The solitaire setting is the most popular choice so far when it comes to diamond engagement rings. Since the design of a solitaire ring is so simple, you might think that there aren’t many factors to think about when choosing the same. On the contrary, there are.
Note that one of the most overlooked factors that play a major role in the visual appeal as well as the security of your solitaire baubles is the prong setting. Ideally, the number of prongs on a solitaire ring will be four or six. Are you wondering about which amongst 4 and 6 prong setting is the right choice for you? Then, refer to the helpful details given below. You may also get more details about various prong settings, from Rockher website.
What are prongs?
Prongs are the metallic structures that secure the center stone of a solitaire ring in place. Prongs are available in different styles such as rounded, flat, bar, V-shaped, etc., and you can choose the right choice based on the shape of your center stone. For instance, while rounded prongs will be perfect to cradle a round diamond, bar-shaped prongs will be suitable to secure rectangular and square-shaped gemstones.
Choosing between 4 and 6 prong rings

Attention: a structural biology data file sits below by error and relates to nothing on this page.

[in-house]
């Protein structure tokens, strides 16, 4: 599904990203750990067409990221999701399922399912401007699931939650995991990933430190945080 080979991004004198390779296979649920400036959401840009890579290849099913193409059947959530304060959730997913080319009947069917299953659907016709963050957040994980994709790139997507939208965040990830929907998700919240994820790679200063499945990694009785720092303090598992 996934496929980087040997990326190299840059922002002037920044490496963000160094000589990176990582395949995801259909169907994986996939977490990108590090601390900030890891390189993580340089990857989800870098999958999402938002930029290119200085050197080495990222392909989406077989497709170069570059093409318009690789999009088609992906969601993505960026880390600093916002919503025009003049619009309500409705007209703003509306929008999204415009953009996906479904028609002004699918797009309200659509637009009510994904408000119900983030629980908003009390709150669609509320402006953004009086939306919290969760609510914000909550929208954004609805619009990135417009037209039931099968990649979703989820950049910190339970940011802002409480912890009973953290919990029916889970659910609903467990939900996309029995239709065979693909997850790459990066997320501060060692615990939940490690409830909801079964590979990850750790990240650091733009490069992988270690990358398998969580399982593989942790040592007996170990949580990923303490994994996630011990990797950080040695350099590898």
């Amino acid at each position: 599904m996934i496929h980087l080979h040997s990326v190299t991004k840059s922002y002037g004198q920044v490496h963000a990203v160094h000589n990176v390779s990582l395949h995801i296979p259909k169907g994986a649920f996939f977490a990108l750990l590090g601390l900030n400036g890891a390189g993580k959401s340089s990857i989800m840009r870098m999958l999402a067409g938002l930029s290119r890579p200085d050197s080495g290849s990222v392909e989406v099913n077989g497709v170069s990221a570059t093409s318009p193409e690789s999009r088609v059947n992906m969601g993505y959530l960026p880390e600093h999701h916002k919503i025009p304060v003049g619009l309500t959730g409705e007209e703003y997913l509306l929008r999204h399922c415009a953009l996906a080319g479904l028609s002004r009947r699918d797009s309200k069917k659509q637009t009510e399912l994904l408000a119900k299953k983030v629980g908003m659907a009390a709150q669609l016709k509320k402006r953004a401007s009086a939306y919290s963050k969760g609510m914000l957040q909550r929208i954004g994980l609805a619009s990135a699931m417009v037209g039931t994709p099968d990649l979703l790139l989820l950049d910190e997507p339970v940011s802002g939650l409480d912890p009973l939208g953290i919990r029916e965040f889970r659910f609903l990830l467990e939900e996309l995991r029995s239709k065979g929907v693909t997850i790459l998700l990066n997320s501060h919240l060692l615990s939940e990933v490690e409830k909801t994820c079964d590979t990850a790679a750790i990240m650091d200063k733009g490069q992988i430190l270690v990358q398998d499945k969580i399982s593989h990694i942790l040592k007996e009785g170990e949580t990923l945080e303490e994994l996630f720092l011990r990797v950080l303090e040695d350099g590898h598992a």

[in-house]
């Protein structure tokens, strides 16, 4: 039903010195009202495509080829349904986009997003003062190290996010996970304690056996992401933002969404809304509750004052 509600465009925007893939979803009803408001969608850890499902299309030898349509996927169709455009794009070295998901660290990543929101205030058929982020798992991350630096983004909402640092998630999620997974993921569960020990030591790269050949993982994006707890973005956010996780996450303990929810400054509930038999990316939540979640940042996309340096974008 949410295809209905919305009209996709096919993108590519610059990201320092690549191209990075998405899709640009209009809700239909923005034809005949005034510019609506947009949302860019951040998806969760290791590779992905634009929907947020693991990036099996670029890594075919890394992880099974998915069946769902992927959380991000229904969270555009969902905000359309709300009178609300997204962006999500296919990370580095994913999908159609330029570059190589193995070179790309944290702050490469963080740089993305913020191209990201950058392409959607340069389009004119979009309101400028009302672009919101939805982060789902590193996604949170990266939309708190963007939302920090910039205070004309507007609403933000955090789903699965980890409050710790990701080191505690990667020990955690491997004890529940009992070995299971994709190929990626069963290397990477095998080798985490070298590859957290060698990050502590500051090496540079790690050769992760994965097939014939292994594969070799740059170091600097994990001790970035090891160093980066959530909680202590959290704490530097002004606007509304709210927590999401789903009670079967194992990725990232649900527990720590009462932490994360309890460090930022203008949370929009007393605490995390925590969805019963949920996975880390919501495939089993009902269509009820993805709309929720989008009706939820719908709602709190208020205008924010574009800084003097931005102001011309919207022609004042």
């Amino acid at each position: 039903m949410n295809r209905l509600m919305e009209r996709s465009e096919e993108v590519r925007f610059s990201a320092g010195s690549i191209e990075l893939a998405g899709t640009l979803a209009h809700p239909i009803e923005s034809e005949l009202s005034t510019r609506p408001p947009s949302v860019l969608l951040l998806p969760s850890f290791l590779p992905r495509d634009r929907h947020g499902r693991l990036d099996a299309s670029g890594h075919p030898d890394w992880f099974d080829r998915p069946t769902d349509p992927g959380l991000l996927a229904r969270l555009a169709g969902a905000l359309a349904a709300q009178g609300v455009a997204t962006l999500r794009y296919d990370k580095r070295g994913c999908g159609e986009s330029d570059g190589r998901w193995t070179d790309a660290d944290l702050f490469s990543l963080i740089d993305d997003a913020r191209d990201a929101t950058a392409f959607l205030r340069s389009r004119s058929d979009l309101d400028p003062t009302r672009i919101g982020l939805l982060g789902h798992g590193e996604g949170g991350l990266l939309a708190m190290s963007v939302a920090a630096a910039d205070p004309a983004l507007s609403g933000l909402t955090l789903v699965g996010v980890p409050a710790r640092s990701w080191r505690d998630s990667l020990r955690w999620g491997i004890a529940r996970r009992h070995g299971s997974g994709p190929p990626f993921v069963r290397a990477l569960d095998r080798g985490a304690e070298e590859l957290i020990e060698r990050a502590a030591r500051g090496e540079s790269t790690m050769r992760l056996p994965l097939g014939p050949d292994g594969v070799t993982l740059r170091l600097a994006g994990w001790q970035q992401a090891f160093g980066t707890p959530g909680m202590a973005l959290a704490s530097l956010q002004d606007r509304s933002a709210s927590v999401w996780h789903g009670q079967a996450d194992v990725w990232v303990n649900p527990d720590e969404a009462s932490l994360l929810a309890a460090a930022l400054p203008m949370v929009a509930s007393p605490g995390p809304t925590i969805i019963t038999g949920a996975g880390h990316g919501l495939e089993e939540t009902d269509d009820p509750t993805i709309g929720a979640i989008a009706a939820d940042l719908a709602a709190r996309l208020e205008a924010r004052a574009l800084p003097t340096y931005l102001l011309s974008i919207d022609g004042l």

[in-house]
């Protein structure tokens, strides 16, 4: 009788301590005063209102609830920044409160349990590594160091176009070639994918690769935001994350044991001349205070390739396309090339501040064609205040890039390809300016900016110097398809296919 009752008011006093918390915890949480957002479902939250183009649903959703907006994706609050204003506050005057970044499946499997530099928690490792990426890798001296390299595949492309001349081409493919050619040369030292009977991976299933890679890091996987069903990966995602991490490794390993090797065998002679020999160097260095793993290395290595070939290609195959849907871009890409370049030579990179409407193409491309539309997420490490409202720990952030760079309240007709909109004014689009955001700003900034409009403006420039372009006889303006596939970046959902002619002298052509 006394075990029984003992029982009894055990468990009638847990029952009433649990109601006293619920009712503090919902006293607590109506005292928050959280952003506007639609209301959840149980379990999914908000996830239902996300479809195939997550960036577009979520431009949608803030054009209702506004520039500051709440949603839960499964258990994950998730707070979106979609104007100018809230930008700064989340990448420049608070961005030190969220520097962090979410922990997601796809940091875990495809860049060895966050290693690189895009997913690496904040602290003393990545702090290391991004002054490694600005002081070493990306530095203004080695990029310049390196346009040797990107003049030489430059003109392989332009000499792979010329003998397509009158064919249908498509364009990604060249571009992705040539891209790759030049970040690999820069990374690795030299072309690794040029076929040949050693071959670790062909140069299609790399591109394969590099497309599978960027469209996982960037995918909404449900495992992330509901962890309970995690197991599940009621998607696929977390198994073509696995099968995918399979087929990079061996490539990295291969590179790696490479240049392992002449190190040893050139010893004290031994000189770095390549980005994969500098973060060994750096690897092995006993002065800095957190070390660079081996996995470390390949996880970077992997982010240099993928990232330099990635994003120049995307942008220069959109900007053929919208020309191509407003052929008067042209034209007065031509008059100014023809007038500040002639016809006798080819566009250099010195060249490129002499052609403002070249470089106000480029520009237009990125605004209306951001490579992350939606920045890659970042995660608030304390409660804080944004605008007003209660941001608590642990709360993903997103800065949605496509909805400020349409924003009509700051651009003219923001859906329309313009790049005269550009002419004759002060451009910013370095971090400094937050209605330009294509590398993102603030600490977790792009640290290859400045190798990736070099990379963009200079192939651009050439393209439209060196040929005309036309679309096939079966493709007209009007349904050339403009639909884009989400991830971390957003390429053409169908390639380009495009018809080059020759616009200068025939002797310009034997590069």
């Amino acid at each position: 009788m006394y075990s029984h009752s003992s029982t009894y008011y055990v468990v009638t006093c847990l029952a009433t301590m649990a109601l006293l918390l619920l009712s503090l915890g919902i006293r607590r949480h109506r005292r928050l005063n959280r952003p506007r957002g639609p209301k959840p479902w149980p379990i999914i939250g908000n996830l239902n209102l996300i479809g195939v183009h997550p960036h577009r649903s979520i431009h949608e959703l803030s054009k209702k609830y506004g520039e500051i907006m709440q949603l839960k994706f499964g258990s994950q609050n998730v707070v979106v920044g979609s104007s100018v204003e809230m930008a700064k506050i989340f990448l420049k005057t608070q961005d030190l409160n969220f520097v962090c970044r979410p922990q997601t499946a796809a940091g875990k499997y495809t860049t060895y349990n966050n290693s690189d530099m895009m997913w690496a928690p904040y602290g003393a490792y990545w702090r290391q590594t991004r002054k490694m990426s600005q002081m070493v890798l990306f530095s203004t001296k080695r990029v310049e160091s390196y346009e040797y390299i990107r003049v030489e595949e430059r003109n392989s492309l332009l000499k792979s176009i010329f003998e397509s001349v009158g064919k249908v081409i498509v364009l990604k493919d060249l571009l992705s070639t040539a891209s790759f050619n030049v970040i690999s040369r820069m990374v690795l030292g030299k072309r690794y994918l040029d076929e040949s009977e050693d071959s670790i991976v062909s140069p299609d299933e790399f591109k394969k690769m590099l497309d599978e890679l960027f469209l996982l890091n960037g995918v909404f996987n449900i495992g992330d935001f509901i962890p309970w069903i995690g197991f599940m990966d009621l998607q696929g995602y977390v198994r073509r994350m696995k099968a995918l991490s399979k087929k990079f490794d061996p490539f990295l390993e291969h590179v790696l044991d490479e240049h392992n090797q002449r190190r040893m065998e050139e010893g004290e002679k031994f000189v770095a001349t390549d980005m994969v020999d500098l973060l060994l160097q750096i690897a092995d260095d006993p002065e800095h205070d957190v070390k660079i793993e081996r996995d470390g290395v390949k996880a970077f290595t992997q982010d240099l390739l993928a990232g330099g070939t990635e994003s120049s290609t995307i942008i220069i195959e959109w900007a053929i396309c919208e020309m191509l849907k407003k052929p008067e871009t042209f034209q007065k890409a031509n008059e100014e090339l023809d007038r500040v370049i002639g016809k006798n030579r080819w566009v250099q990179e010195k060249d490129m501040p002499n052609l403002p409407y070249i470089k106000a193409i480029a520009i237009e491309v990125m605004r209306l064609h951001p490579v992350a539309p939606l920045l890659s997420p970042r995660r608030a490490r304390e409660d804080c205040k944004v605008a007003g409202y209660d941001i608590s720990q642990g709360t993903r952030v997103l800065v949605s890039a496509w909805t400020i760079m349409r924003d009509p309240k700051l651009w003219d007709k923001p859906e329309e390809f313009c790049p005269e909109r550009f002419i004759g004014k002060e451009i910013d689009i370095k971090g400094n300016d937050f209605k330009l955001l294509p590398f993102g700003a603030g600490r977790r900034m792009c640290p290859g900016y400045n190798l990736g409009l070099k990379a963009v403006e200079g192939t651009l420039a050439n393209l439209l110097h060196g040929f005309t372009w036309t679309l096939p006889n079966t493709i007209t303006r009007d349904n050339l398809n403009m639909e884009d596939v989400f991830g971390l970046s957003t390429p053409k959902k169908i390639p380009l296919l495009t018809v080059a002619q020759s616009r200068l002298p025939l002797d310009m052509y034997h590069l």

First of all, either of these options is not better than one another since both options boast its own set of pros and cons. The main objective that you must consider while choosing the prong setting is its appeal and the security it offers.
When it comes to the four-prong setting, the metal visibility will be comparatively less drawing the attention of the viewer directly to the main gemstone. Plus, the minimal metal setting will cater to maximum light reflection, which, in turn, results in better sparkle. The prongs tend to blend in well if you choose white gold or platinum metal to hold a colorless diamond.
Furthermore, a four-prong setting is likely to make your diamond look rectangular or square. As a result, this is an ideal choice to hold square-shaped diamond such as princess-cut stones, cushion cut diamonds, emerald cut diamonds, etc. The issue with the four-prong setting is its lack of security. Note that a lesser number of prongs reflects a lower level of security.
So, this will not be an ideal choice to hold diamonds of decent carat weight. For instance, if you consider the four-prong setting to mount a diamond of 5ct, it is likely to fall out of the setting if struck hard by an external force. Additionally, this setting is unlikely to safeguard the girdle of the main gemstone.
While the six-prong setting is a sought-after choice to consider when you build a diamond ring of decent carat weight, it tends to overshadow smaller gemstones. Plus, the dirt and grime accumulation will be more, in this case, making it hard for the wearer to clean their rings. Besides, this setting tends to make the gemstones look rounder, unlike the four-prong setting, making it a suitable choice to hold round brilliant cut stones.